The West Block at Canadian Parliament. (Shutterstock)
The West Block at Canadian Parliament. (Shutterstock)

On February 26, 2020, Robert Fay, director of global economy at CIGI, addressed the Standing Committee on International Trade regarding Bill C-4 and commitments made in the Canada-United States-Mexico Agreement. A number of new provisions related to data and intellectual property could inhibit Canada’s ability to innovate and develop domestic policies. The following is a lightly edited version of his remarks.



Good evening and thank you, Madame Chair and committee members, for the opportunity to present the views of the Centre for International Governance Innovation (CIGI) on Bill C-4.

By way of introduction, the Centre for International Governance Innovation (or CIGI), is an independent, non-partisan global governance-focused think tank based in Waterloo. We conduct policy-relevant research exploring global economic, security, politics and international law governance, with a focus on digital economy issues.

Given this background, my comments will focus on Bill C-4 specifically as it relates to data and intellectual property.

Canada has focused substantial resources and effort on new trade deals to reinforce the rules of the game for international trade.

And rightly so.

Trade is at the heart of our prosperity and new trade agreements are necessary to open up new markets and preserve old ones.

And revised rules are necessary as economies change and to minimize trade frictions.

We fully understand that trade-offs were necessary in the negotiations of CUSMA [the Canada-United States-Mexico Agreement] and that hard choices had to be made.

And we believe that ratification of this agreement will remove trade uncertainty that has dampened economic growth, so my remarks are not designed to hold up ratification.

Rather, my objective tonight is to highlight how commitments made in CUSMA related to data and intellectual property — IP — may inhibit Canada’s ability both to innovate and to develop our own domestic policies, and offer suggestions on a way forward.

In particular, CUSMA fails to consider the implications of how the nature of trade is changing, moving from scale and cost efficiencies to:

  • first, intellectual property creation and extraction;
  • second, the rise of (big) data as an economic and social asset; and
  • third, the resulting imperative of asset protection.

What Canada agrees to in these areas has very wide-ranging repercussions for Canada in many forward-looking areas, including our ability to harness data in new technologies such as artificial intelligence (AI), as well as fundamental domestic policies related to privacy, security, IP, investment, competition and innovation.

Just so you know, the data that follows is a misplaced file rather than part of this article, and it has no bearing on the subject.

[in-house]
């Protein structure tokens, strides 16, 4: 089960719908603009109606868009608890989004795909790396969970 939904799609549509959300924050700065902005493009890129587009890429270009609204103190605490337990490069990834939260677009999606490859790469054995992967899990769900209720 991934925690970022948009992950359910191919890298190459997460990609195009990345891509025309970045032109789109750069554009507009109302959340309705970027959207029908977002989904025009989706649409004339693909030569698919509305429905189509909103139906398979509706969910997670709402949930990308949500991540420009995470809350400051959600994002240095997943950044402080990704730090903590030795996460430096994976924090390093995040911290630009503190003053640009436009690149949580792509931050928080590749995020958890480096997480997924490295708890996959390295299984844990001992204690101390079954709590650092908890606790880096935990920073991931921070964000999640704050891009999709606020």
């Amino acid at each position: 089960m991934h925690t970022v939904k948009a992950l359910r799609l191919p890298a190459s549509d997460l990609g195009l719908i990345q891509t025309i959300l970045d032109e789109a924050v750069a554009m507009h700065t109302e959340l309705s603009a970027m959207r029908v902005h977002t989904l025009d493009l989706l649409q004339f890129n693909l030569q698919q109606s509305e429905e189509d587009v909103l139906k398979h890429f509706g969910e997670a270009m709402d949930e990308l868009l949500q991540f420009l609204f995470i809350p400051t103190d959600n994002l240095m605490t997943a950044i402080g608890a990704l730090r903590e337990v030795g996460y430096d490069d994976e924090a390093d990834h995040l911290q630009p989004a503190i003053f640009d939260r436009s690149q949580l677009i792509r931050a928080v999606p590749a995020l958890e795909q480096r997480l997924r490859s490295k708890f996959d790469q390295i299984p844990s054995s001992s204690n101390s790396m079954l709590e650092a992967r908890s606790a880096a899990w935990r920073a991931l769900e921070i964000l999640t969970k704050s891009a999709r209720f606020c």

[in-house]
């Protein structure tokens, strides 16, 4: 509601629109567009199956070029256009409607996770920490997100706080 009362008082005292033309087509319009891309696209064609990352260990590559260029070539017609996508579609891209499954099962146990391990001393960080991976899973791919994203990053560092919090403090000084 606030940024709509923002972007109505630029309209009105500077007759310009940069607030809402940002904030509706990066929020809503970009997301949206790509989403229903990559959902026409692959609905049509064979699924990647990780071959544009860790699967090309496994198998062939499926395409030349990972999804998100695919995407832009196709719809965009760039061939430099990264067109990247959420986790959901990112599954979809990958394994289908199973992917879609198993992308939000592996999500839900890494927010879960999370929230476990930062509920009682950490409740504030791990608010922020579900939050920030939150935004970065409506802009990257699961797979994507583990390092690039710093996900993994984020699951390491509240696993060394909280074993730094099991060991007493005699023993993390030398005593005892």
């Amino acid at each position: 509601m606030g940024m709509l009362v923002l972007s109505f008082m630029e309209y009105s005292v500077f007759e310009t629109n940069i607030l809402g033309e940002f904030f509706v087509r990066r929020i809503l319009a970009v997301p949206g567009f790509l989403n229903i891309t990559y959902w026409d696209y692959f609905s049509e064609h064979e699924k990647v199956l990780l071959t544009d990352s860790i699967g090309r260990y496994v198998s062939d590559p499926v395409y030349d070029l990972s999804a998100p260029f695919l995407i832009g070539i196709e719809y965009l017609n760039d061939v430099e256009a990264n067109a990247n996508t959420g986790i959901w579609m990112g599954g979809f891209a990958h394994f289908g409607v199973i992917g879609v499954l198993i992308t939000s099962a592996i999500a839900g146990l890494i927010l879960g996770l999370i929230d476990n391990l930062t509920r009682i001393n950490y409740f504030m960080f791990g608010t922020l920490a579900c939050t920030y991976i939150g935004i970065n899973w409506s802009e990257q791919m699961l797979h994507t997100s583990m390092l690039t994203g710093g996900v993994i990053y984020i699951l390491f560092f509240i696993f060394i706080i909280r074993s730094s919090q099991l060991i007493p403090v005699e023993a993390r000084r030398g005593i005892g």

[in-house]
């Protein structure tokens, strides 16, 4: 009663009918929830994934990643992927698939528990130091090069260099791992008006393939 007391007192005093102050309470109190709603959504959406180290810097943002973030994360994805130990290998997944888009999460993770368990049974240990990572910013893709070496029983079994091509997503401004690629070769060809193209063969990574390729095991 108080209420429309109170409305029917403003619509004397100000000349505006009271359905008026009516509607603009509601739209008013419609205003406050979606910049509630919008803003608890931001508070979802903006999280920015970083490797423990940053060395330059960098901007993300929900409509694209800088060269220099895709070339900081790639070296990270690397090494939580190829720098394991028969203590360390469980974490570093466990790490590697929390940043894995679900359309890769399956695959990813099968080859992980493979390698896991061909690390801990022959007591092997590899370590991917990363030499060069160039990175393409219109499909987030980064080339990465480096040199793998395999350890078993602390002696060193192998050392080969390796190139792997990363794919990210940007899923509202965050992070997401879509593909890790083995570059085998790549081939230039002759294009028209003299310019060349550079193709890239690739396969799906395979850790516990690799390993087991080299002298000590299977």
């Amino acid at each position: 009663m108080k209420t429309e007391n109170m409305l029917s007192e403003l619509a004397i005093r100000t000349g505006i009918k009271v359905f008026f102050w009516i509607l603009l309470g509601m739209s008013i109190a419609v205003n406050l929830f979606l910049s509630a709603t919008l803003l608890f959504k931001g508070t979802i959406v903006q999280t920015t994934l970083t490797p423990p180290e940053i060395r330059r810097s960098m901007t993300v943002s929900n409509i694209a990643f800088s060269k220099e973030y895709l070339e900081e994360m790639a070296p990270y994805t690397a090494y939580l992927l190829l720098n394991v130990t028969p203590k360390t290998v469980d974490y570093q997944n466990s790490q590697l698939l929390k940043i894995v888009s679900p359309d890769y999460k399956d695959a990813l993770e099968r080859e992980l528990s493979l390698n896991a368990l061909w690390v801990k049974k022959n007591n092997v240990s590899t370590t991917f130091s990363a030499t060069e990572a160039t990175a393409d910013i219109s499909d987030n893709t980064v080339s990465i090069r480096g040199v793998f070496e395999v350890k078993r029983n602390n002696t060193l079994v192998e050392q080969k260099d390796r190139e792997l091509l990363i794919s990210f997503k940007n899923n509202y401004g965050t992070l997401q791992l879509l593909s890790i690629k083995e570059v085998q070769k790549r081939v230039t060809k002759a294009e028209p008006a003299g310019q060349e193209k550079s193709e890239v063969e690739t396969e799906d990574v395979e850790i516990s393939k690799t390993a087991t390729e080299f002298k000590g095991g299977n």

Yes, the list is long and touches upon all aspects of our economy and, indeed, our daily lives.

Yet, we are dealing with these issues largely through a trade lens via a trade agreement that is dominated by US interests.

Trade is at the heart of our prosperity and new trade agreements are necessary to open up new markets and preserve old ones.

I would also note that the recent mandate letters charge the Ministers for ISED [Innovation, Science and Development], Heritage and Justice with the main task of coordinating new digital and data rights, which recognizes that there are substantial societal issues related to the use and monetization of personal data.

Indeed, data is an extremely valuable resource.

Experimental estimates from Statistics Canada have placed the value of Canadian data at almost two-thirds the value of our oil assets — or about CDN$217 billion. And while large, the value likely pales relative to other countries’. While not strictly comparable, the market cap of the US-based Facebook, Apple, Amazon, Netflix and Google is around US$4 trillion. This high valuation results from their monopoly positions and huge data stores.

These companies are further cementing their market positions each and every minute with their continued acquisition of all varieties of data through user engagement with their platforms and fierce protection of their assets by a combination of

  • de facto rule setting in the absence of national regulations:
  • trade deals that enshrine open data flows;
  • strong intellectual property protection of their data and AI assets;
  • takeovers of innovative firms through their vast reserves of cash;
  • the acquisition of top talent; and
  • the powerful information asymmetries that they gain with their data and technologies that drive out competition.

Bottom line: their data are their intellectual property.